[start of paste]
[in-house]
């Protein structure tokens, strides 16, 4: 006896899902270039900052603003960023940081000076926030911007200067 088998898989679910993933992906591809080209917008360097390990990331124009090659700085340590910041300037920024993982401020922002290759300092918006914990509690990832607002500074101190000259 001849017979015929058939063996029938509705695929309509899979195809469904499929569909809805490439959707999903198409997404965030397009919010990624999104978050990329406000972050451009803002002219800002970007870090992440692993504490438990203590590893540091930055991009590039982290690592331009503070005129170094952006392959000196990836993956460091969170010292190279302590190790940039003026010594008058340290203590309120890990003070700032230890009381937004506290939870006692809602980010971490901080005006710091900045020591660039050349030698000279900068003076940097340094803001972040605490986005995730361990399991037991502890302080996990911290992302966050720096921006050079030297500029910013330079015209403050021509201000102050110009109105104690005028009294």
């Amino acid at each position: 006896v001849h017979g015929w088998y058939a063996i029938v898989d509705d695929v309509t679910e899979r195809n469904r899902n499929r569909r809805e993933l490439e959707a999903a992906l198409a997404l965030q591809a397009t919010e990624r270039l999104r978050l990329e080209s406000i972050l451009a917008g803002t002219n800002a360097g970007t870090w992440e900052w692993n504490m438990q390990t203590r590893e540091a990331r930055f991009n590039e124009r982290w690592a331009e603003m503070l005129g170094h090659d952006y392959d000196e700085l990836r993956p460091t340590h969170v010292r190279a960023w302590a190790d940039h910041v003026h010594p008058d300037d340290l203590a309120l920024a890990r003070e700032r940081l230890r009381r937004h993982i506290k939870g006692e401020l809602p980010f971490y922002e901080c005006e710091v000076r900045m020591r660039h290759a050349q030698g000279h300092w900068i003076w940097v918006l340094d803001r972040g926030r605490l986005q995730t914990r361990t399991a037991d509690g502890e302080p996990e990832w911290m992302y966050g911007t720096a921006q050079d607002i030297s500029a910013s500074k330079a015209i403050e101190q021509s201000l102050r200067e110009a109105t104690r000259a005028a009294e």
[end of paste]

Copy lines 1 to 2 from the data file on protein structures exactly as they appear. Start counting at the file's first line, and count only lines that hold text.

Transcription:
[in-house]
């Protein structure tokens, strides 16, 4: 006896899902270039900052603003960023940081000076926030911007200067 088998898989679910993933992906591809080209917008360097390990990331124009090659700085340590910041300037920024993982401020922002290759300092918006914990509690990832607002500074101190000259 001849017979015929058939063996029938509705695929309509899979195809469904499929569909809805490439959707999903198409997404965030397009919010990624999104978050990329406000972050451009803002002219800002970007870090992440692993504490438990203590590893540091930055991009590039982290690592331009503070005129170094952006392959000196990836993956460091969170010292190279302590190790940039003026010594008058340290203590309120890990003070700032230890009381937004506290939870006692809602980010971490901080005006710091900045020591660039050349030698000279900068003076940097340094803001972040605490986005995730361990399991037991502890302080996990911290992302966050720096921006050079030297500029910013330079015209403050021509201000102050110009109105104690005028009294």